Old Barberton, the new kid on the block



Situated in the Mpumalanga province, Barberton is one of South Africa’s best kept secrets. Tucked away in this sleepy town’s Makhonjwa Mountains is the Barberton Greenstone Belt where some of earth’s oldest rocks are located, approximately 3.5 billion years old.

According to the tourist website, Mpumalanga Happenings, the Barberton Greenstone Belt, also known as the ‘Genesis of Life’, is one of the oldest and best exposed Archean greenstone belts in the world as its rocks contain key evidence of the earliest forms of life on earth.   


In order to preserve this unique geological heritage site, the Barberton Makhonjwa Geotrail was launched in April 2014, mainly driven by a local economic development programme called the Barberton Tourism and Biodiversity Corridor (BATOBIC).

“The Geotrail is the road between Barberton and Swaziland, which is Bulembu road. For 27 kilometres, we’ve made 12 laybys where you can turn off the road, park your car and read exactly what you are looking at,” Astrid Christianson, marketing manager of Barberton Community Tourism told cnbcafrica.com in an exclusive interview.

The geosite laybys along the trail each contain a series of vividly illustrated panels with detailed information on key features of the landscape.


While the Barberton Greenstone Belt is already world-renowned, the Geotrail sparked new local and international interest at the annual Tourism Indaba held in Durban this year.

“Tourism has really gone up since the Indaba. Interest has grown phenomenally. The Barberton Geotrail was the biggest thing that I have seen at the Indaba this year,” said Christianson.

“I am getting bookings from all over from interested groups. It’s really the new kid on the block as far as South African tourism goes and it only opened up two months ago.”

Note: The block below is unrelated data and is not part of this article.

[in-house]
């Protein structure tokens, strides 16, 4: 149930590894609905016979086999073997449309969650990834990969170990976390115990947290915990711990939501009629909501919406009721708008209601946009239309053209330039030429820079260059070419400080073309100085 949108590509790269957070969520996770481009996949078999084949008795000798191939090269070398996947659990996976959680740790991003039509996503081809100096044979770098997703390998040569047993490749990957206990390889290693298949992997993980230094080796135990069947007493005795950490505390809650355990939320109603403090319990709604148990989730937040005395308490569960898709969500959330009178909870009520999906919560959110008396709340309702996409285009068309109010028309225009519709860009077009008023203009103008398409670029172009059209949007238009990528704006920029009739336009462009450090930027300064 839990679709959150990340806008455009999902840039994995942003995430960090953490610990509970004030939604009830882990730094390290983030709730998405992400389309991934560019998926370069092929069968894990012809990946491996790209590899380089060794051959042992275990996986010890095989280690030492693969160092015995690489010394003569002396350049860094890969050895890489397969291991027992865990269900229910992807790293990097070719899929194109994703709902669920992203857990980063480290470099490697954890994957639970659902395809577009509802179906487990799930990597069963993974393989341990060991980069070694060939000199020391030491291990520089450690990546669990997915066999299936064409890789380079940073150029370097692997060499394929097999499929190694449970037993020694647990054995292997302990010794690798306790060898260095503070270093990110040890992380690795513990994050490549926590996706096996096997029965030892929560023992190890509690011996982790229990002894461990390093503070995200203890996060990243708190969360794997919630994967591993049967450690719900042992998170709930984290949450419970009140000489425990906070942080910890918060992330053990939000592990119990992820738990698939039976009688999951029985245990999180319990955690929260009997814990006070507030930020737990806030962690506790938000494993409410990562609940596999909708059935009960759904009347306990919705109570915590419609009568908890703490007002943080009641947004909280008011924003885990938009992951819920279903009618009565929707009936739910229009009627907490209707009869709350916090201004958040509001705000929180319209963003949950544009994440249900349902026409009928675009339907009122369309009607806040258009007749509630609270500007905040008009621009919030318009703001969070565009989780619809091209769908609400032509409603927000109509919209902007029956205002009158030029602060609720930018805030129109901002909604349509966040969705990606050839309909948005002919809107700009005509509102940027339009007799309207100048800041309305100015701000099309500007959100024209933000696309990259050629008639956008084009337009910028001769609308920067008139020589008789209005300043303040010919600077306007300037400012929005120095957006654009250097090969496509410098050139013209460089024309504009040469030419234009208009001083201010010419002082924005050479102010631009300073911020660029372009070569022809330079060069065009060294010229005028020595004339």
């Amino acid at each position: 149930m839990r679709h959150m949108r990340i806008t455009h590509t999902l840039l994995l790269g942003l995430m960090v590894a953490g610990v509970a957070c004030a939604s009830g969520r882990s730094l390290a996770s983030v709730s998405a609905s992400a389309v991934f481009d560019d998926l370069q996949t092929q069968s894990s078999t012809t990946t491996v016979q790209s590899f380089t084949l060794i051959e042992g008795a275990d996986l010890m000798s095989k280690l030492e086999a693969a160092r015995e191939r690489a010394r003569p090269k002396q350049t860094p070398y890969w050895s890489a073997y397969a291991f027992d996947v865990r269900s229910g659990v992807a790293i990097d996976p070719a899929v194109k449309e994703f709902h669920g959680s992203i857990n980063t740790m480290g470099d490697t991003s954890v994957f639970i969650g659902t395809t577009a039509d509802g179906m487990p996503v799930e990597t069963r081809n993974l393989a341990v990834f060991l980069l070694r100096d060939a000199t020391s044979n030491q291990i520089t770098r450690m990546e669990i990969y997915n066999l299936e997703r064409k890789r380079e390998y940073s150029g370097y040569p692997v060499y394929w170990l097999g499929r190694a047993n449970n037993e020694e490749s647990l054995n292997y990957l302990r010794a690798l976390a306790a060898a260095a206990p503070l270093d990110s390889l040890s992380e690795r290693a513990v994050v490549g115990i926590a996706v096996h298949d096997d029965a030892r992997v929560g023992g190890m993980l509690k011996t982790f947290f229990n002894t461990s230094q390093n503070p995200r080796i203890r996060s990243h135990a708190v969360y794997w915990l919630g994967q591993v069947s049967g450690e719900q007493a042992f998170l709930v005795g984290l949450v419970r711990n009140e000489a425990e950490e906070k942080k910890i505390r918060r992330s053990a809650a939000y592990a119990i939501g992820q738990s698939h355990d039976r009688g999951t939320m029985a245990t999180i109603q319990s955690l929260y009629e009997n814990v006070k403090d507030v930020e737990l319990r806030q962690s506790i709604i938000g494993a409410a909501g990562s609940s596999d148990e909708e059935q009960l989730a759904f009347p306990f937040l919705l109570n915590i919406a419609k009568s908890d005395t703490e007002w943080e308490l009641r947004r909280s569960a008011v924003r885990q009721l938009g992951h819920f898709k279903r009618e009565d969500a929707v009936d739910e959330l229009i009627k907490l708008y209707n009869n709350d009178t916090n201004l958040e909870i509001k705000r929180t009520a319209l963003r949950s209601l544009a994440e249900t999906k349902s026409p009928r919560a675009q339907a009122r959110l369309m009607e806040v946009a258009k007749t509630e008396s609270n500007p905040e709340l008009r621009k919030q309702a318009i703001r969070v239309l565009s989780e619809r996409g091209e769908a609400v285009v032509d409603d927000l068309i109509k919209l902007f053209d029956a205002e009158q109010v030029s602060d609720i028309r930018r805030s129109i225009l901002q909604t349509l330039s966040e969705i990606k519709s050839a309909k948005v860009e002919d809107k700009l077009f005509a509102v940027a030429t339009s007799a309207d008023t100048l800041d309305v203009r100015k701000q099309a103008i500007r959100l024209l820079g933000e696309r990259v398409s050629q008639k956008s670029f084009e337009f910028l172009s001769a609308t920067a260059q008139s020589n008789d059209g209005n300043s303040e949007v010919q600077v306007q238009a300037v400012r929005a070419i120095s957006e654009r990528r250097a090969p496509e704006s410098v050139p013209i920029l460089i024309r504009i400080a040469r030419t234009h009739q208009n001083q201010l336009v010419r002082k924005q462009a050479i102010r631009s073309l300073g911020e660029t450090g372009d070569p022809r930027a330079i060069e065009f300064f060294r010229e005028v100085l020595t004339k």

She added that foreign tourists from Europe, especially the Netherlands, Germany and Spain have been flocking to Barberton since the indaba. Barberton’s winter months are its busiest period.


Even though the town’s geology remains its biggest tourism attraction, Christianson believes that the town’s rich history, specifically in gold mining, has also drawn in both local and foreign visitors.

According to South African History Online (SAHO) institute, gold mining in South Africa initially began in Barberton after Tom McClachlan, a successful gold prospector, found the first traces of alluvial gold in the area in 1874. The town then experienced a gold rush with fortune seekers flocking in from all over the world.

Consequently, Barberton was also home to South Africa’s first stock exchange, the remains of which can still be seen today.

 “One hundred years ago, Barberton thrived as much as Johannesburg thrives today,” said Christianson.

To date, the town still has four active gold mines that are over a century old. According to Christianson, Barberton’s Sheba Gold mine remains one of the richest gold mines in the world.

The town’s forestry also has its own allure as it remains one of the most bio diverse areas of South Africa with around 1,500 plant species, 350 bird species and 80 animal species.

“We’ve got three butterflies that only occur in this area as well as the smallest aloe in the world that only grows here in Barberton,” she added.

As a result, hiking trails such as the two-day Queen Rose trail draws a lot of tourism to the town.

Another big attraction is Barberton’s location as it is situated in close proximity to the Kruger National Park, Swaziland, Mozambique and Gauteng.

Christianson explained that visitors who are on their way to one of the above mentioned destinations usually stop-over in Barberton for a one to two day pit stop, whether it is to drive along the geotrail, join a mining tour or trek along one of the hiking trails.

With a population of over 60,000, the town of Barberton continues to expand and remains one of South Africa’s seven flagship tourism destinations.